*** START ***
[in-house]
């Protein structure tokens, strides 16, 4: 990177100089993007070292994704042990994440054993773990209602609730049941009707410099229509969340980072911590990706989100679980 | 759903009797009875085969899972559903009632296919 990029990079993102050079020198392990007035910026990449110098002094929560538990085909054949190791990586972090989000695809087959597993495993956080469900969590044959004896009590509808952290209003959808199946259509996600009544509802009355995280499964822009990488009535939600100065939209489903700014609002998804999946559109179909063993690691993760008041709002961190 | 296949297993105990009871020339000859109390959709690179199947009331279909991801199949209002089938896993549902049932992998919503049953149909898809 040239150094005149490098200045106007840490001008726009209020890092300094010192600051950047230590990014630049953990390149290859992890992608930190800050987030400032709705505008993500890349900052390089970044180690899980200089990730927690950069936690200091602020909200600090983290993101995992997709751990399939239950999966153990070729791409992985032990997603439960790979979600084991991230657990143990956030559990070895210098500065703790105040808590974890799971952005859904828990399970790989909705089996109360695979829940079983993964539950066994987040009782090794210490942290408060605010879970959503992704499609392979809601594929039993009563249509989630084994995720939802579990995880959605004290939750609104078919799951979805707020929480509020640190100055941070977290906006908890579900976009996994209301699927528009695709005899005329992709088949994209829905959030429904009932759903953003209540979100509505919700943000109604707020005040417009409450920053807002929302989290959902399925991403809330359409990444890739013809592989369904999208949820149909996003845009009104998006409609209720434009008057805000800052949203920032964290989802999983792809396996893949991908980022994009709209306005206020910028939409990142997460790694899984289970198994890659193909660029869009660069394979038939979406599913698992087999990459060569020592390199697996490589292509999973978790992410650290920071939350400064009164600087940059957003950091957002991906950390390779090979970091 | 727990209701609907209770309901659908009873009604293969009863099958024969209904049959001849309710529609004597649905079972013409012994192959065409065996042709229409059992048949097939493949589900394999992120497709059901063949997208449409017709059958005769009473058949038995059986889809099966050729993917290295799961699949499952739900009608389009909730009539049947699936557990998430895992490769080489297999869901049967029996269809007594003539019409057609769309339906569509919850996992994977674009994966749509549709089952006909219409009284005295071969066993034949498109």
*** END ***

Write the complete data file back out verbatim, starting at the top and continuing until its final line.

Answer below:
[in-house]
């Protein structure tokens, strides 16, 4: 990177100089993007070292994704042990994440054993773990209602609730049941009707410099229509969340980072911590990706989100679980 | 759903009797009875085969899972559903009632296919 990029990079993102050079020198392990007035910026990449110098002094929560538990085909054949190791990586972090989000695809087959597993495993956080469900969590044959004896009590509808952290209003959808199946259509996600009544509802009355995280499964822009990488009535939600100065939209489903700014609002998804999946559109179909063993690691993760008041709002961190 | 296949297993105990009871020339000859109390959709690179199947009331279909991801199949209002089938896993549902049932992998919503049953149909898809 040239150094005149490098200045106007840490001008726009209020890092300094010192600051950047230590990014630049953990390149290859992890992608930190800050987030400032709705505008993500890349900052390089970044180690899980200089990730927690950069936690200091602020909200600090983290993101995992997709751990399939239950999966153990070729791409992985032990997603439960790979979600084991991230657990143990956030559990070895210098500065703790105040808590974890799971952005859904828990399970790989909705089996109360695979829940079983993964539950066994987040009782090794210490942290408060605010879970959503992704499609392979809601594929039993009563249509989630084994995720939802579990995880959605004290939750609104078919799951979805707020929480509020640190100055941070977290906006908890579900976009996994209301699927528009695709005899005329992709088949994209829905959030429904009932759903953003209540979100509505919700943000109604707020005040417009409450920053807002929302989290959902399925991403809330359409990444890739013809592989369904999208949820149909996003845009009104998006409609209720434009008057805000800052949203920032964290989802999983792809396996893949991908980022994009709209306005206020910028939409990142997460790694899984289970198994890659193909660029869009660069394979038939979406599913698992087999990459060569020592390199697996490589292509999973978790992410650290920071939350400064009164600087940059957003950091957002991906950390390779090979970091 | 727990209701609907209770309901659908009873009604293969009863099958024969209904049959001849309710529609004597649905079972013409012994192959065409065996042709229409059992048949097939493949589900394999992120497709059901063949997208449409017709059958005769009473058949038995059986889809099966050729993917290295799961699949499952739900009608389009909730009539049947699936557990998430895992490769080489297999869901049967029996269809007594003539019409057609769309339906569509919850996992994977674009994966749509549709089952006909219409009284005295071969066993034949498109």